Author interview – Owen Booth

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Author interview – Owen Booth

Owen Booth 2

Owen Booth is is a journalist, copywriter, father of two sons and author of ‘What We’re Teaching Our Sons’ – a wonderful compilation of life lessons passed down from father to son. (You can read our book review here)
The following interview is by Sam Eades.

Whilst there are hundreds of books aimed at new mums, books about navigating fatherhood are thin on the ground. Are more books needed? Do you think men find it harder to seek advice?

I think men definitely find it harder to seek advice. I know I do. For starters, we don’t like to talk to each other – not about important stuff, anyway (there’s a story in the book about the lengths men will go to to avoid talking about their feelings with other men). We don’t much like asking for help or appearing vulnerable, either. Even if, or especially when, we have no idea what we’re doing. It’s that whole thing about getting lost and not wanting to ask for directions, isn’t it? But that’s still a terrible excuse. So, yes, more books about navigating fatherhood are definitely needed – but they probably need to be disguised as something else to get us to read them. Crime thrillers, for instance. Or encyclopaedias of Second World War tanks. Or books of very short comic stories like, ahem, mine…

This book had an unusual route to publication. Can you tell us a bit about that?

The book sort of grew entirely by accident. If you’d ever asked me if I was planning to write a book about Fatherhood I would have been, rightly, horrified by the idea. Not least because I wouldn’t have considered myself at all qualified. In fact, most of the early stories were just about desperately trying to make sense of the enormity of being a parent. I eventually published five of the really early ones together as a single short story, but more kept popping into my head. Like: oh, I should do one about volcanoes! And haunted houses! And empathy! And The Fifteen Foolproof Approaches to Making Someone Fall in Love with You! And so on. So I started publishing them on a blog as I wrote them, just to see if anyone would respond to them. I assumed at some point people would get sick of them, or the formula, or I would. But something seemed to work. People seemed to like them. And the more of the stories I wrote, always sticking with that same formula – “We’re teaching our sons about…” – the more I sort of found I was writing about things and emotions around being a parent and a Dad and a man and a son, too, that I hadn’t even been aware, or hadn’t wanted to think about…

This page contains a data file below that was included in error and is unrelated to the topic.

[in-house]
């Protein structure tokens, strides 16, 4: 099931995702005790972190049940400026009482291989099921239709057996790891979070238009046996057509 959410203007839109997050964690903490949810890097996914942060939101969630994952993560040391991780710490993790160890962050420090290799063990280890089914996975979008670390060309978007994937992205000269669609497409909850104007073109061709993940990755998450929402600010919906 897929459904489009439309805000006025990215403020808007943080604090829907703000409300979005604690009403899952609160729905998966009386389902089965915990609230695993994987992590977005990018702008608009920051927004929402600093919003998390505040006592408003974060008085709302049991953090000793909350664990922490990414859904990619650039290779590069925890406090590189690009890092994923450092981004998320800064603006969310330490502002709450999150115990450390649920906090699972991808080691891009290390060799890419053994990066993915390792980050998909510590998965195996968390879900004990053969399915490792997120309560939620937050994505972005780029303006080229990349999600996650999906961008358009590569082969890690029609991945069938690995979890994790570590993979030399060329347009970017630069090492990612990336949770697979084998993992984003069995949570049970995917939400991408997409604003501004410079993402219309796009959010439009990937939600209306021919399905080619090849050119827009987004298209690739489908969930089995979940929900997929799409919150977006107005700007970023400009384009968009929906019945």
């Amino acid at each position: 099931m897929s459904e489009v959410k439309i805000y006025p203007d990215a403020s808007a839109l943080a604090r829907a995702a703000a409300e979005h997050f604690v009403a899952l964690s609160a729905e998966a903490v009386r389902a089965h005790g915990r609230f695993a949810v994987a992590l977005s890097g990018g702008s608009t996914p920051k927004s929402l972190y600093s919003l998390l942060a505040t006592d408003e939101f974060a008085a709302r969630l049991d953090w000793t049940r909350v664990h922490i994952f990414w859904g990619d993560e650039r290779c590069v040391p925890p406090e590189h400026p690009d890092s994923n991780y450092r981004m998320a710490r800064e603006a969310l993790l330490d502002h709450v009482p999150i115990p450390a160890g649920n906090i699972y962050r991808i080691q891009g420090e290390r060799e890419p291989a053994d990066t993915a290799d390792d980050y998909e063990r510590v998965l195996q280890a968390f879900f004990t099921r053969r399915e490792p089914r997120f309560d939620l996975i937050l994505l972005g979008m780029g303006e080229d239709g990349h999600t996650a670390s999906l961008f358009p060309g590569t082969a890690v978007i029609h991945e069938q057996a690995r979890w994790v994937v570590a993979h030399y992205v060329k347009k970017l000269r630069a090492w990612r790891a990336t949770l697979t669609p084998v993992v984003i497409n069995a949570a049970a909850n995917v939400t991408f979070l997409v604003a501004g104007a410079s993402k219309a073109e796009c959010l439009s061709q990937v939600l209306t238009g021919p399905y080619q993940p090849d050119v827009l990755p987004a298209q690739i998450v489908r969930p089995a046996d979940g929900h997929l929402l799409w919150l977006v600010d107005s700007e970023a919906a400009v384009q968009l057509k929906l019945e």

And then one day the right person saw one of the stories and all of a sudden I had an agent and, very, very quickly after that, a book deal. And so then I had to finish it. I still miss writing those stories though…

Your narrative voice is unusual and it makes this book special. What made you decide to use the pronoun “we” to tell this story?

The ‘we’ was there right from the start. I’d like to say that it was because I wanted to make my experience a bit more universal, but really it was totally about avoiding responsibility. As long as it’s “we think this” or “we did that” rather than “I” or “me”, then I can pretend that I’m not actually talking about myself, and my possibly inappropriate thoughts, and my potentially uncomfortable feelings. It’s not me, it’s all those other men! Which both gets me off the hook *and* lets me talk about stuff, some of it actually very personal, that I might not otherwise want to air in public. And also it’s sometimes just a funny conceit – like the scene in the swimming pool on a Sunday morning in the story called ‘Drowning’: you imagine this huge army of balding, slightly pot-bellied Dads, hundreds, maybe thousands of them, all in the pool trying to teach their hundreds and thousands of sons to swim, while gazing in wonder at all the swim-suited mums…